The way some people can't imagine life without chocolate or a daily cup of coffee is the way I feel about hummus. I absolutely love hummus and incorporate it into my meals once, if not twice or three times a day.
Hummus, also stylized as “houmous,” “humus,” “hommus,” or “hommos,” is an Arabic word meaning chickpea. This spread, made from cooked and smashed chickpeas, tahini, olive oil, garlic, lemon juice, and salt, is a great source of dietary fiber, vitamin B and protein. Hummus is also rumored to be an aphrodisiac.
History of Hummus
History tells us that the earliest known recipes for "hummus bi tahini" are recorded in 13th century cookbooks. Many cultures would love to claim hummus as their own, but unfortunately, because hummus has been around for so long, the exact origin has been lost.
What we know for sure is that chickpeas have been cultivated throughout the Middle East and India for thousands of years. Chickpeas are not only packed with protein, fiber, and folic acid, but also have historically been ground and used as a coffee substitute.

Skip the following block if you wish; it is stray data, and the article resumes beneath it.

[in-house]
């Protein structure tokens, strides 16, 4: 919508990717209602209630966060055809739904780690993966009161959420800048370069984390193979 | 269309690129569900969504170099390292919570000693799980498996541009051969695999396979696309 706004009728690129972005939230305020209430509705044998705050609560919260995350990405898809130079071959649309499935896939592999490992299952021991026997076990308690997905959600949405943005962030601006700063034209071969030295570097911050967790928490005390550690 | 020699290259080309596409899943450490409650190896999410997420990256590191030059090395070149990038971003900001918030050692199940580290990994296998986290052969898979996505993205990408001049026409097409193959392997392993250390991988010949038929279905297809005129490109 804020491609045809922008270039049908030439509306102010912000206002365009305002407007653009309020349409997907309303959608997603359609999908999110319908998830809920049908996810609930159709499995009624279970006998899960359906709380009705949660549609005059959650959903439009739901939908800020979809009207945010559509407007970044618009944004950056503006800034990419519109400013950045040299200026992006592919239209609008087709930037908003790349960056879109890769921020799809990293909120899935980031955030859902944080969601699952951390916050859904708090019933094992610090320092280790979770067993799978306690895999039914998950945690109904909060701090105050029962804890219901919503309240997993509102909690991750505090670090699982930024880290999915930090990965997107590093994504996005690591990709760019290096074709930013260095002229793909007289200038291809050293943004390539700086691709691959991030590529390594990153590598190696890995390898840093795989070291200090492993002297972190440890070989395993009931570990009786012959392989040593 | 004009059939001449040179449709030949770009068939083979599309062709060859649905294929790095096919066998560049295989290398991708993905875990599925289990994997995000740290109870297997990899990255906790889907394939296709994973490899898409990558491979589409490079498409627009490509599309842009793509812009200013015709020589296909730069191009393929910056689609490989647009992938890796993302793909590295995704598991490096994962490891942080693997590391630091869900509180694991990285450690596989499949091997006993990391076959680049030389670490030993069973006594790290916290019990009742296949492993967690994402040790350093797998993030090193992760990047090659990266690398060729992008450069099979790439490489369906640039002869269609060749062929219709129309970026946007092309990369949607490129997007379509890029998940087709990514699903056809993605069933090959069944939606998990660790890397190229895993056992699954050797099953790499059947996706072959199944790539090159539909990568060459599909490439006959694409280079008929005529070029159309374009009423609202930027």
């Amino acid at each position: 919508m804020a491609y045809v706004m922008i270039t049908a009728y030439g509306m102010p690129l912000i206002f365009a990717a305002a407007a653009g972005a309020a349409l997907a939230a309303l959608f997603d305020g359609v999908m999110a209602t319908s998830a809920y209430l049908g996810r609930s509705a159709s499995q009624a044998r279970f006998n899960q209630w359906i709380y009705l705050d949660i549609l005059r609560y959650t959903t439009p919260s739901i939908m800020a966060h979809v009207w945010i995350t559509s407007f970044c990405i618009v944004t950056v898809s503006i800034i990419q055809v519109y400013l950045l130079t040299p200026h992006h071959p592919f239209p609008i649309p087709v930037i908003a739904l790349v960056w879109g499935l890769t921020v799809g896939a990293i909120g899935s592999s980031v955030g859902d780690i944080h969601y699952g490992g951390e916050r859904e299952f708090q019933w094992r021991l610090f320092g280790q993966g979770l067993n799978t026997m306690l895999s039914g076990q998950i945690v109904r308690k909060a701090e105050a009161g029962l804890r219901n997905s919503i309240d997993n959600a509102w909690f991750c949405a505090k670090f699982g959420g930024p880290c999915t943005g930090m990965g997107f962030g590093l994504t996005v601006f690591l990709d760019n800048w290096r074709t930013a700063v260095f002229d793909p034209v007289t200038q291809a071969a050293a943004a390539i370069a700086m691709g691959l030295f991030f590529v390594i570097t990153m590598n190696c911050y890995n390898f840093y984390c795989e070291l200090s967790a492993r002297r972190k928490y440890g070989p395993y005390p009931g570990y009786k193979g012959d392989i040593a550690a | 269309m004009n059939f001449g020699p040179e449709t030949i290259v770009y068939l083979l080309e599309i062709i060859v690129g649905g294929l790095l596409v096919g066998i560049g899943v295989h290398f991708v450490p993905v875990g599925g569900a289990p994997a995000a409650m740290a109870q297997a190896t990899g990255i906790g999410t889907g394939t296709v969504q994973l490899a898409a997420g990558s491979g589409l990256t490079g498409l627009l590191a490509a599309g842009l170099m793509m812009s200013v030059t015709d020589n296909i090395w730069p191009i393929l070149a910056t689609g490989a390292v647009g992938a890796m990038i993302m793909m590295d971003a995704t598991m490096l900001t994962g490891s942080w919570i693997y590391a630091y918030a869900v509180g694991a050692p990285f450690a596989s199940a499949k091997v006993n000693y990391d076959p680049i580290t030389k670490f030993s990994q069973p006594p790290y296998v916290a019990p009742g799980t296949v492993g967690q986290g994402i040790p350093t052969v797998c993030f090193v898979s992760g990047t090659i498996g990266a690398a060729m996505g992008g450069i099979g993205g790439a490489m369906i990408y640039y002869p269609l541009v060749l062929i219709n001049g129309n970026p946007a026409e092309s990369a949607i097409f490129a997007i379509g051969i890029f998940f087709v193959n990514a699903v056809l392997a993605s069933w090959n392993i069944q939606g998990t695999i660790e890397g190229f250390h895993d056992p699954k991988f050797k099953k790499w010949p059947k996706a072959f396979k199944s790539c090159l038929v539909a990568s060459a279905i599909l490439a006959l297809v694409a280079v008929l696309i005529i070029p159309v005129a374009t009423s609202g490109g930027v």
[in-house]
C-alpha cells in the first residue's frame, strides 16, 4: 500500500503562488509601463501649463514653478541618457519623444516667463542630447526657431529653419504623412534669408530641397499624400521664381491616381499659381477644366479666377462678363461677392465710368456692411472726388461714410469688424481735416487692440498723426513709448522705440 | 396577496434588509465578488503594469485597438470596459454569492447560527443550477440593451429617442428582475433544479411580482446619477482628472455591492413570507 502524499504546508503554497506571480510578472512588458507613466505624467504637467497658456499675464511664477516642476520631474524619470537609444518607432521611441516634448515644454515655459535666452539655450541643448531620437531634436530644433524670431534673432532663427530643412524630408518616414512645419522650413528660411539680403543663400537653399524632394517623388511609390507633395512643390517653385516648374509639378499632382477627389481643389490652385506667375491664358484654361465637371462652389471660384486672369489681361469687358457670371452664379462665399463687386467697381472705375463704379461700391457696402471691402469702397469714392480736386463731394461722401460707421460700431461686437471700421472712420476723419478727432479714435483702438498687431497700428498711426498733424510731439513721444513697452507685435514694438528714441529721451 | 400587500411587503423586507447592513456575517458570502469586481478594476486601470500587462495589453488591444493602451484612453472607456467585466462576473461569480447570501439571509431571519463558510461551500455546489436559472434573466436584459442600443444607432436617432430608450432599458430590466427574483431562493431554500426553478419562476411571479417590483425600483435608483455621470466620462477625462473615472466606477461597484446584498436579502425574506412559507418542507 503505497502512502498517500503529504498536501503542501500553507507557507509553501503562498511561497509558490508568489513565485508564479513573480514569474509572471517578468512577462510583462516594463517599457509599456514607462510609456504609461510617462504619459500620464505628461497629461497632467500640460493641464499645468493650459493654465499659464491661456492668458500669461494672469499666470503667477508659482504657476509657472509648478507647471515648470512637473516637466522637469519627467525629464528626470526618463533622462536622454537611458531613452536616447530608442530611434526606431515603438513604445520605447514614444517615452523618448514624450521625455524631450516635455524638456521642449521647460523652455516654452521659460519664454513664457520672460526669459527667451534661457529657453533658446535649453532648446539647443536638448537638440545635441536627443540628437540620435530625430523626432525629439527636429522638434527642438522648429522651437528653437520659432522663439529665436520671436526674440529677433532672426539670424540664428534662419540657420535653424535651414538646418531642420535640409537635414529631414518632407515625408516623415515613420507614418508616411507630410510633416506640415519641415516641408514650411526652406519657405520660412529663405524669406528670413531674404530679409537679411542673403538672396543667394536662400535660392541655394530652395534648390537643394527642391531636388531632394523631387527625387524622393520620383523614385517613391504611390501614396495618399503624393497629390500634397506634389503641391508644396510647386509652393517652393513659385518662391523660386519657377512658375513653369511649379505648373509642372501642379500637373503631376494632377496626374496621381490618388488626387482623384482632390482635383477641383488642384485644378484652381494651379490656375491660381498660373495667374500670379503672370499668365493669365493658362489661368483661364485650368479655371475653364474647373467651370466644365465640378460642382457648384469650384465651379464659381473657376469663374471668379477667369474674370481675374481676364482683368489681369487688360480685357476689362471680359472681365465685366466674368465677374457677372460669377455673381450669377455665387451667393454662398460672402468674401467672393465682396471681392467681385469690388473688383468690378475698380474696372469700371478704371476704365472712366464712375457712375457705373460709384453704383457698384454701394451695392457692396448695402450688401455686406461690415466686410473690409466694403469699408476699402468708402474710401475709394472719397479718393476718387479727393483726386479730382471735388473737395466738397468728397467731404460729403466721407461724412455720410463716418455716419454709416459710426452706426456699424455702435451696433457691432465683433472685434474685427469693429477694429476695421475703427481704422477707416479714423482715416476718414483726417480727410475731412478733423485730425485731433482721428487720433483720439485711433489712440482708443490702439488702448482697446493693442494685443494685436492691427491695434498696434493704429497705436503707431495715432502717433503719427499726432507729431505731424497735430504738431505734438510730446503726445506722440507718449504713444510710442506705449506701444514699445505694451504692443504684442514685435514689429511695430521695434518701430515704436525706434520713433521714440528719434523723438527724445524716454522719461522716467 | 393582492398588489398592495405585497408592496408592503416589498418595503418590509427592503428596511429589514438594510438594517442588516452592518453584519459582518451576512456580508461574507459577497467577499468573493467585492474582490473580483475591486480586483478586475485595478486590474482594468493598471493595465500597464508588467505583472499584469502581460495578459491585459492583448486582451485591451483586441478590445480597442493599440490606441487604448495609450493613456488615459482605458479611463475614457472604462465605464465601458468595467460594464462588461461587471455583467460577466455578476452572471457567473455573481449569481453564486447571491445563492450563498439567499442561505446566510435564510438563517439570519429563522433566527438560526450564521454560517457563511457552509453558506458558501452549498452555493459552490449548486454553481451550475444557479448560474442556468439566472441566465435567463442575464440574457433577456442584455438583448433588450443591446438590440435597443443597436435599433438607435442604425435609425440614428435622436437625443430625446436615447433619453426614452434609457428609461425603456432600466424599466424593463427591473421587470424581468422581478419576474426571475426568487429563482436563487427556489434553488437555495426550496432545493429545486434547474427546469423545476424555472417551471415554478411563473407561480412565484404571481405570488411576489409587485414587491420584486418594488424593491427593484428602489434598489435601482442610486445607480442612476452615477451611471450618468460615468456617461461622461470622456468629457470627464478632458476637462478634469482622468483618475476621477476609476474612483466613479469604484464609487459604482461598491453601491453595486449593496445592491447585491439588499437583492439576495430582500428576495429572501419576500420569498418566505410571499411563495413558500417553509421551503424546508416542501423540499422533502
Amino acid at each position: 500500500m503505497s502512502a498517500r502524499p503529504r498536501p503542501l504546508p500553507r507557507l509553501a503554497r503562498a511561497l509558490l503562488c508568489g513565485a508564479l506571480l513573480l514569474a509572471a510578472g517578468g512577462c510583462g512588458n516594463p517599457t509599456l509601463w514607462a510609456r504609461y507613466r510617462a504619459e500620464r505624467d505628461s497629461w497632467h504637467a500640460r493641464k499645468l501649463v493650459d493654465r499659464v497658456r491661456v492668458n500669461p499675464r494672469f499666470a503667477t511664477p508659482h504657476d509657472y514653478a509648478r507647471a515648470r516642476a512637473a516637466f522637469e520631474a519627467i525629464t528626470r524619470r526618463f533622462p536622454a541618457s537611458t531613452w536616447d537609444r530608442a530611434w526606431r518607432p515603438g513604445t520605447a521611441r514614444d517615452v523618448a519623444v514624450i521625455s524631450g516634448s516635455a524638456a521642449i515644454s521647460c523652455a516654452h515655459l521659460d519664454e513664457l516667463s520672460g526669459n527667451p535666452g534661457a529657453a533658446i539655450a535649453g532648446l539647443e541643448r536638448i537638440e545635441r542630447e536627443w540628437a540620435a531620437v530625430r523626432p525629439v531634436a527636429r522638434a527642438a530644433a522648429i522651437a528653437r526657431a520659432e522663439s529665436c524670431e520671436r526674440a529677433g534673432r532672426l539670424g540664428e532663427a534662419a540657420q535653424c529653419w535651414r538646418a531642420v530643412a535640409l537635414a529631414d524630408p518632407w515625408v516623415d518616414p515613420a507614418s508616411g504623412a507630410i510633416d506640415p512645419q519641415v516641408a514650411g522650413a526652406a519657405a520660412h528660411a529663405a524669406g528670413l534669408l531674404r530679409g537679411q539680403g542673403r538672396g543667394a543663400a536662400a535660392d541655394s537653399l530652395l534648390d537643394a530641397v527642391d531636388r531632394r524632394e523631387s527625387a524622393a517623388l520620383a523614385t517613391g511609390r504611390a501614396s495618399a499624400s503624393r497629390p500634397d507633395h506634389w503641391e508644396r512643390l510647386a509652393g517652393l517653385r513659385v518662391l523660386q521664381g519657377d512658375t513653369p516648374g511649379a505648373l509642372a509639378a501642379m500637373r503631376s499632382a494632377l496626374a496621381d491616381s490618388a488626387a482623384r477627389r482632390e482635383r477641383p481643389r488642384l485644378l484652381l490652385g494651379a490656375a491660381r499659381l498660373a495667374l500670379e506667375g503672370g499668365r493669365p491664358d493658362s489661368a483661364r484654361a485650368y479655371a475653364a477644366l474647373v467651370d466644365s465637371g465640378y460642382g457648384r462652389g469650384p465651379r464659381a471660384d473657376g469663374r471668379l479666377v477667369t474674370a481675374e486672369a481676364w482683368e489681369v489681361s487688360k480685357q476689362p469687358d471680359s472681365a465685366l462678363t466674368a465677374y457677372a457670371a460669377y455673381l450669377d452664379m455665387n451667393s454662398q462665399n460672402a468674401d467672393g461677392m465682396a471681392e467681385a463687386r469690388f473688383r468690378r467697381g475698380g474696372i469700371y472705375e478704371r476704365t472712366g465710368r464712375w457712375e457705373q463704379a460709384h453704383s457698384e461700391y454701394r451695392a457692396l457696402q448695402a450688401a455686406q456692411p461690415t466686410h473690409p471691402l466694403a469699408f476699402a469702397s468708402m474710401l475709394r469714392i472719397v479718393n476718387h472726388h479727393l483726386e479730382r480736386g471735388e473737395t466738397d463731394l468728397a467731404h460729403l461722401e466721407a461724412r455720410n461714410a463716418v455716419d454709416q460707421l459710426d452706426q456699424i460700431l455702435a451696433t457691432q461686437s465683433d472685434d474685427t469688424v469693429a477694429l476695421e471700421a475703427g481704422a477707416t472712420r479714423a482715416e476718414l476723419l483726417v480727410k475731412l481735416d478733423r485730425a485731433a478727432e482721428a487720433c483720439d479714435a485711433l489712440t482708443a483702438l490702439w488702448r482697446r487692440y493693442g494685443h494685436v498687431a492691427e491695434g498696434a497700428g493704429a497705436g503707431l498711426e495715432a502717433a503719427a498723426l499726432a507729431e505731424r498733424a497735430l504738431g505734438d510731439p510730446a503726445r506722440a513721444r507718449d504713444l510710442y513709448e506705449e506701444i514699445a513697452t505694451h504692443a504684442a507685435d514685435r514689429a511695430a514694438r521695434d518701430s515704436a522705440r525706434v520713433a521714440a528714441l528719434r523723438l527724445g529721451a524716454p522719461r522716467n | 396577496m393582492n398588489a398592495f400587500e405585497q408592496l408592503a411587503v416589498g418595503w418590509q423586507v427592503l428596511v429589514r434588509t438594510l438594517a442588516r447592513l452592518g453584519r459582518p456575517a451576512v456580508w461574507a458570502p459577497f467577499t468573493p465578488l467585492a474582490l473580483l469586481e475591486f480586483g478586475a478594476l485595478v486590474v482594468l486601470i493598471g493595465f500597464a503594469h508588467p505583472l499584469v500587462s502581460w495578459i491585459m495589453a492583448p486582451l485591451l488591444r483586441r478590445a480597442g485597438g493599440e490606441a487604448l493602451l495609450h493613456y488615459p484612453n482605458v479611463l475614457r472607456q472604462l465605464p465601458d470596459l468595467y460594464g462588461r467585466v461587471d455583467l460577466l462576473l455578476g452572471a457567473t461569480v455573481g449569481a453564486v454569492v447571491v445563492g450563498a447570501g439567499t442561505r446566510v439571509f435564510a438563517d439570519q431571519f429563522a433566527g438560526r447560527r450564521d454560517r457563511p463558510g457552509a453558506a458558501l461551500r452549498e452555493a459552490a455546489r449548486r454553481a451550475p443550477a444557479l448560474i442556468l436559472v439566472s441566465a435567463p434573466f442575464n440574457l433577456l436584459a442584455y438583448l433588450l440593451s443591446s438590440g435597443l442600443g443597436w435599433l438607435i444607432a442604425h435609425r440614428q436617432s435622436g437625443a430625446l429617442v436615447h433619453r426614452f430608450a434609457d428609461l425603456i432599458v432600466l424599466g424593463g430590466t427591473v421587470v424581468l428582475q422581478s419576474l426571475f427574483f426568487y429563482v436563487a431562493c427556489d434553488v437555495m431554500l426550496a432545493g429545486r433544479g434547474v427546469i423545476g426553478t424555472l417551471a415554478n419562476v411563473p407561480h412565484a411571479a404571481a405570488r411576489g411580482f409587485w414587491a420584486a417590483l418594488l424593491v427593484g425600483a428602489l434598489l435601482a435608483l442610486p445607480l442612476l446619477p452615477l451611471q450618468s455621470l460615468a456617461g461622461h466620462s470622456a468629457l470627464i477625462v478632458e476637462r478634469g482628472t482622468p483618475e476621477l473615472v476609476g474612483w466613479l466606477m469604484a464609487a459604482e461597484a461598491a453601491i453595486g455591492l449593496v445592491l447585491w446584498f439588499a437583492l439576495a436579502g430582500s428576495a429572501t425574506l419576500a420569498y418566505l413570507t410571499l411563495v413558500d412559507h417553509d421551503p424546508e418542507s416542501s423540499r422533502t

Hummus is a popular dish in the Middle East, North Africa, and the Mediterranean. Thankfully today, hummus is becoming more popular in the western world. Sabra, for example, is a well-known Middle Eastern-style food product company that produces over 14 different hummus flavors available in the US and Canada.
Innovative hummus has become extremely desirable and can be found as the focal point of menus at renowned restaurants such as Zahav in Philadelphia and Dizengoff in Philadelphia and New York City. If you are trying to make restaurant-style hummus, be sure to buy Soom tahini, which is a key ingredient in Zahav hummus.
Why Hummus is Awesome
Hummus is for everyone. This gluten-free, nut-free and dairy-free spread pairs perfectly with snacks such as Wheat Thins, apples, pretzels, carrots, celery, bell peppers, pita bread, and pita chips. Hummus also pairs well with falafel, grilled chicken, and eggplant.
Eating hummus can inspire creativity. Although hummus tastes excellent by itself, it tastes even better topped with chopped tomatoes, parsley, cucumbers, hard-boiled eggs, caramelized onions, sautéed mushrooms, paprika, olives, or pine nuts.
Hummus has even broken records. In May 2010, the Guinness World Record for the largest dish of hummus weighed in at approximately 23,000 lbs. This hummus, made by 300 cooks in the al-Fanar village in Lebanon, included eight tons of chickpeas, two tons of tahini, two tons of lemon juice, and 155 pounds of olive oil.